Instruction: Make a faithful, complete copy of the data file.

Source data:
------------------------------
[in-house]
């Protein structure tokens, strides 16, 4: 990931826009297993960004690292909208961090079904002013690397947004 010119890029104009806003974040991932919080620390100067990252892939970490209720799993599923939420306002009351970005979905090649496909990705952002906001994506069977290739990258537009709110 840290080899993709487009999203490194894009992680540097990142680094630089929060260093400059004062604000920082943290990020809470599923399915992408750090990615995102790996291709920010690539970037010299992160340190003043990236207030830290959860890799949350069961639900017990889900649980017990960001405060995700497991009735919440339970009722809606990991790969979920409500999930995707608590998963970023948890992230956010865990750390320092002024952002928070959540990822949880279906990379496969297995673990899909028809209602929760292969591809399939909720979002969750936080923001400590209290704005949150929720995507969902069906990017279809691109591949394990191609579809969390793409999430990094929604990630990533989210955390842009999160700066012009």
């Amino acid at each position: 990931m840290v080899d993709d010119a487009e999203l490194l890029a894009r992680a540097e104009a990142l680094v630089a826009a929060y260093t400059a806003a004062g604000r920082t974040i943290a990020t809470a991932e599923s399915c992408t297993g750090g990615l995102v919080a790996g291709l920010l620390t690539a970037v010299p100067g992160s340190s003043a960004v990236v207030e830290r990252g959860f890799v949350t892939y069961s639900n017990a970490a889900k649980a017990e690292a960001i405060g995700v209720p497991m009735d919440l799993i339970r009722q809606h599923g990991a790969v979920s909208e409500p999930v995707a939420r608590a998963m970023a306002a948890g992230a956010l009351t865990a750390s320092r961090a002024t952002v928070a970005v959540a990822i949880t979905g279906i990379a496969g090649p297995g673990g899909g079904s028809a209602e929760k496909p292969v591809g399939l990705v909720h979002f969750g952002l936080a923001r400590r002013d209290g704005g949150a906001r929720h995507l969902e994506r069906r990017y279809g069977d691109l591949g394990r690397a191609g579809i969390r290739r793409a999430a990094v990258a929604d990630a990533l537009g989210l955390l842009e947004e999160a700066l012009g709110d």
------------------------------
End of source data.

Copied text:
[in-house]
């Protein structure tokens, strides 16, 4: 990931826009297993960004690292909208961090079904002013690397947004 010119890029104009806003974040991932919080620390100067990252892939970490209720799993599923939420306002009351970005979905090649496909990705952002906001994506069977290739990258537009709110 840290080899993709487009999203490194894009992680540097990142680094630089929060260093400059004062604000920082943290990020809470599923399915992408750090990615995102790996291709920010690539970037010299992160340190003043990236207030830290959860890799949350069961639900017990889900649980017990960001405060995700497991009735919440339970009722809606990991790969979920409500999930995707608590998963970023948890992230956010865990750390320092002024952002928070959540990822949880279906990379496969297995673990899909028809209602929760292969591809399939909720979002969750936080923001400590209290704005949150929720995507969902069906990017279809691109591949394990191609579809969390793409999430990094929604990630990533989210955390842009999160700066012009």
């Amino acid at each position: 990931m840290v080899d993709d010119a487009e999203l490194l890029a894009r992680a540097e104009a990142l680094v630089a826009a929060y260093t400059a806003a004062g604000r920082t974040i943290a990020t809470a991932e599923s399915c992408t297993g750090g990615l995102v919080a790996g291709l920010l620390t690539a970037v010299p100067g992160s340190s003043a960004v990236v207030e830290r990252g959860f890799v949350t892939y069961s639900n017990a970490a889900k649980a017990e690292a960001i405060g995700v209720p497991m009735d919440l799993i339970r009722q809606h599923g990991a790969v979920s909208e409500p999930v995707a939420r608590a998963m970023a306002a948890g992230a956010l009351t865990a750390s320092r961090a002024t952002v928070a970005v959540a990822i949880t979905g279906i990379a496969g090649p297995g673990g899909g079904s028809a209602e929760k496909p292969v591809g399939l990705v909720h979002f969750g952002l936080a923001r400590r002013d209290g704005g949150a906001r929720h995507l969902e994506r069906r990017y279809g069977d691109l591949g394990r690397a191609g579809i969390r290739r793409a999430a990094v990258a929604d990630a990533l537009g989210l955390l842009e947004e999160a700066l012009g709110d």